It’s a flurry of activity leading up to the Steps for Life walk, and we were wondering if we could ask for your help with something?

Each year, we ask volunteers and participants to send us their best photos from the walk. We do this for two reasons. First, we’re not able to BE at all of the walks, and we want to see how #WeWalkTogether in Vancouver, Regina, St. John’s and everywhere in between! Second, we are always looking for photos for next year’s promotional materials. We do our best to share the photos that best represent all of the walks across the country, and that’s only possible with your help!

Ready? Let’s get set!

Durham_Steps for Life Walk PNGS-3904For the walk committees: Finding a photographer – for some communities, luck and good nature has been on your side and a professional photographer has volunteered their time and expertise for your walk. For the rest of the communities, you are probably scratching your heads and trying to figure out where to even start to look. Outside of asking a
professional photographer, how about checking out if there is a photography club in your city that would be willing to volunteer to take some photos for you? Or see if your local high school, college or university teaches a photography course – then you could approach the instructor to see if any of the students would be interested in taking your photos.

For the individual: When you want photos that will stand the test of time and that can be used for a variety of purposes (both in print and online), it’s important to ensure your camera is set to take high resolution photos. The higher, the better! High resolution photos are larger files, but they also produce a better quality photo. After the photo has been taken, the photo’s resolution can’t be improved, so it’s important to check this setting before you get started.

What pictures should I look to take?

Capturing the magic of your Steps for Life walk can seem like a daunting task. To help you figure out the ‘shot list’, here are a few ideas for what we look for when picking out shots to use in our marketing materials.

  • Moncton_3Try and get small group shots, close-ups of 2 – 5 people having fun together.
  • Get close-up face shots of people enjoying themselves or even being reflective of why they are at the walk.
  • If you see people taking a selfie, capture that.
  • Volunteer shots. Get photos of the volunteers enjoying themselves too.
  • Get a couple of shots that show the size of your walk. Are you able to get everyone gathered for a group shot?
  • Shots of the starting line, with the cutting of the ribbon are always nice. Try to get a variety of wide shots to show the size of the walk, but also close ups of the group cutting the ribbon.
  • If any special guests (e.g. the walk spokesperson, politicians etc.) have arrived, get some of them interacting with the crowd.
  • Barrie2012_IMG_0737Team photos, both family/friend teams as well as corporate challenge teams. (If you’re organizing team photos, be proactive and get team signage made up for each of the teams that are going to be attending the walk, then take a photo with the sign and a couple without. This way the teams can be identified afterwards.)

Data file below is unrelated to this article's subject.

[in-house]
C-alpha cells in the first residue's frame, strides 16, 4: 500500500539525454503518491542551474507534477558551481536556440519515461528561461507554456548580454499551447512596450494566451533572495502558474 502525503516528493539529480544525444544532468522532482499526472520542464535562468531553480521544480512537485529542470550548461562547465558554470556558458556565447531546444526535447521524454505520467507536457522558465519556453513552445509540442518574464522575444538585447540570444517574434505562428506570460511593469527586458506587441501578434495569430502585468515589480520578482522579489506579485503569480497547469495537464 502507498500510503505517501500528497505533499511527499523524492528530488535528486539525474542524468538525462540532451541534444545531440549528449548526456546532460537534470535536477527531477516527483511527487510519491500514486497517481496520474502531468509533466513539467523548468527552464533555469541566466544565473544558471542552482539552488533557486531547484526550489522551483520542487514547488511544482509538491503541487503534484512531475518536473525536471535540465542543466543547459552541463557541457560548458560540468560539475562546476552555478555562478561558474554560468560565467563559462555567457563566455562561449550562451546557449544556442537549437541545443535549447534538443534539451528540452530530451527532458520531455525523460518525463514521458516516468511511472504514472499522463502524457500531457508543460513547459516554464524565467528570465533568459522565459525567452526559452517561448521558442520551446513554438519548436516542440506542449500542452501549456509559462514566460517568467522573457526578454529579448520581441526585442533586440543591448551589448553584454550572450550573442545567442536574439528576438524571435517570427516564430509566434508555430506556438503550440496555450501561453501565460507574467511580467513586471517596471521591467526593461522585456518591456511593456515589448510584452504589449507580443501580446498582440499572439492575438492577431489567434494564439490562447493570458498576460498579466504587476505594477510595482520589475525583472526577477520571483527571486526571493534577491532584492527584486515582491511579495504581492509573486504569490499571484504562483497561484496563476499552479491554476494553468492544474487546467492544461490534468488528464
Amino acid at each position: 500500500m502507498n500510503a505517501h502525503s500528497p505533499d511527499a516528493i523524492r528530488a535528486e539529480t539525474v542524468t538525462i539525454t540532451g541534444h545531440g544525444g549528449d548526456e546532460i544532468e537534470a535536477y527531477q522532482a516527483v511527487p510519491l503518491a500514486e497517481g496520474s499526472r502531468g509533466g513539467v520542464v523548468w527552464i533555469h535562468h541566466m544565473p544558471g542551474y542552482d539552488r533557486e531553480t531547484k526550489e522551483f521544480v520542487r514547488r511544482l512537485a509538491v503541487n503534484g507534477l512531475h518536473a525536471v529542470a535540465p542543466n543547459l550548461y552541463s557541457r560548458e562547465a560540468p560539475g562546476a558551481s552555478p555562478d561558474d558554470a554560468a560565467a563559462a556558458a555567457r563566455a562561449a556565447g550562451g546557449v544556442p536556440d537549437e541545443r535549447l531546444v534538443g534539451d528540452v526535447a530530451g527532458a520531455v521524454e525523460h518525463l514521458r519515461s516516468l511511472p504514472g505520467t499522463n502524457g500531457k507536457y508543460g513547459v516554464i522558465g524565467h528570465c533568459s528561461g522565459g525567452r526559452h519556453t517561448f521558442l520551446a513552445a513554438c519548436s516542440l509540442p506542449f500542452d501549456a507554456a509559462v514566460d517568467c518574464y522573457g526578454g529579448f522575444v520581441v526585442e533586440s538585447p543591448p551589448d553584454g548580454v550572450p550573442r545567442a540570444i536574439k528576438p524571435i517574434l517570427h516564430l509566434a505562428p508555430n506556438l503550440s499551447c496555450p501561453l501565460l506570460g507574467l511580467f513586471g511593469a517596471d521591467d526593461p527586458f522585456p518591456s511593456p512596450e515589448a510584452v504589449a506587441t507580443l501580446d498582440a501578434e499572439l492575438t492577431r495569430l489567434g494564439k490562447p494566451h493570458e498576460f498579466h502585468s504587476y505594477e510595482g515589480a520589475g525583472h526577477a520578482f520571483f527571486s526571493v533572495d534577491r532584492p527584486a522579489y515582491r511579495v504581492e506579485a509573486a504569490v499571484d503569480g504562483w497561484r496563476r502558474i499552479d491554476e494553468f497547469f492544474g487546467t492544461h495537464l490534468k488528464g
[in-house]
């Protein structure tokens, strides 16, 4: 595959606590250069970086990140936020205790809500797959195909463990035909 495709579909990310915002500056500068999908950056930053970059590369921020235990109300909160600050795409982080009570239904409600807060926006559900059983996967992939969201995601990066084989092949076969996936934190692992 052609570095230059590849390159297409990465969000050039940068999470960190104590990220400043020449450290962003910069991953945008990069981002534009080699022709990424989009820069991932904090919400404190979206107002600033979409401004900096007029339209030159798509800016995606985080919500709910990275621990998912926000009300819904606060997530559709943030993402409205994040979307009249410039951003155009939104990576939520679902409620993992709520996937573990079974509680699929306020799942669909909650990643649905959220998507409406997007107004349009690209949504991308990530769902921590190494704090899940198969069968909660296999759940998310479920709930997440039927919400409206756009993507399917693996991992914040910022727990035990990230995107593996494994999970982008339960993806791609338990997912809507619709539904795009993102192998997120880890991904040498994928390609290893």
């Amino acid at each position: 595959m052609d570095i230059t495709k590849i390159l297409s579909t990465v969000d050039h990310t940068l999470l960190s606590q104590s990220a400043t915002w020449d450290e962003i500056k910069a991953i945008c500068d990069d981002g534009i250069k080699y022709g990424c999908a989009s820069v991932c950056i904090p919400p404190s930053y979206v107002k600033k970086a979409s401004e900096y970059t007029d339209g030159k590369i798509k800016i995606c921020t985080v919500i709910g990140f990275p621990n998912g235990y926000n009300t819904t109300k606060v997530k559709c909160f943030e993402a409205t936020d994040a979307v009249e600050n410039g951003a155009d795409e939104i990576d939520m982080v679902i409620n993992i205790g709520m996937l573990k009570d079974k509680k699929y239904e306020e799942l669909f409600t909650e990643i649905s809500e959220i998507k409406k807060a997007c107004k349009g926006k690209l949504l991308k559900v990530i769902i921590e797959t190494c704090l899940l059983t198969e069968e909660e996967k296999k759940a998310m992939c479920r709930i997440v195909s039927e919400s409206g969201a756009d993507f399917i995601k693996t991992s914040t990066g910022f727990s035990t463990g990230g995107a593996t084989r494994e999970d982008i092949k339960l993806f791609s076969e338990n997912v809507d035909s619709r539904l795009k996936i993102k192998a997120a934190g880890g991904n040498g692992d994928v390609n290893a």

• Memory Lane signs. These signs are very powerful to read, and make powerful photos too. Try to capture people reading the signs, and if possible get the sign in the shot too – so others can see what they are reading.
  • Encourage creativity. Allow your photographer or yourself the flexibility of trying different types of shots. Experimentation can produce beautiful photos too!

We think the dogs in T-shirts are adorable too, but we can’t use the photos!

Some of the walk venues do allow you to bring your furry friends (provided they’re leashed, under your control at all times, and cleaned up after!) but unfortunately, because not all of the venues allow pets, we can’t use these photos. You may not think it, but there are some other types of shots that we can’t use, or that don’t make for a good photo. Here are some ideas of what types of photos not to take:

  • People eating. No one likes photos of themselves with food in their mouths.
  • Really wide shots. If you are taking shots of large groups, try to avoid getting a lot of sky or grass in the shots, the people are usually too small in these types of shots.
  • Be aware of your surroundings. When you are taking your shots try to notice where your subject is. Avoid distractive backgrounds and watch for tall items (like a lamp post) to make sure they don’t look like they are coming out of someone’s head. Sometimes you see something that would make a great shot, say a group of people; you should check that there is not a post right in the middle of the group.

How can I send them to Threads of Life?

CornerBrook2014_DSC0281_The walk is over and you are excited to share your photos. There are a variety of ways you can send your photos to us:

  1. By email at [email protected]. If you only have a few you would like to share this is a great way to get them to us.
  2. Through free file share programs. If you have several large photos that total 2GB or less, we recommend a great free service called If you have loads of photos that you would like to share with us, we recommend another great free service that can send up to 30GB called For both of these services send to the [email protected] address; just be sure to mention where you walked, so we know where the pictures came from!

Now snap away – we can’t wait to see your results!

Latest posts by sandra (see all)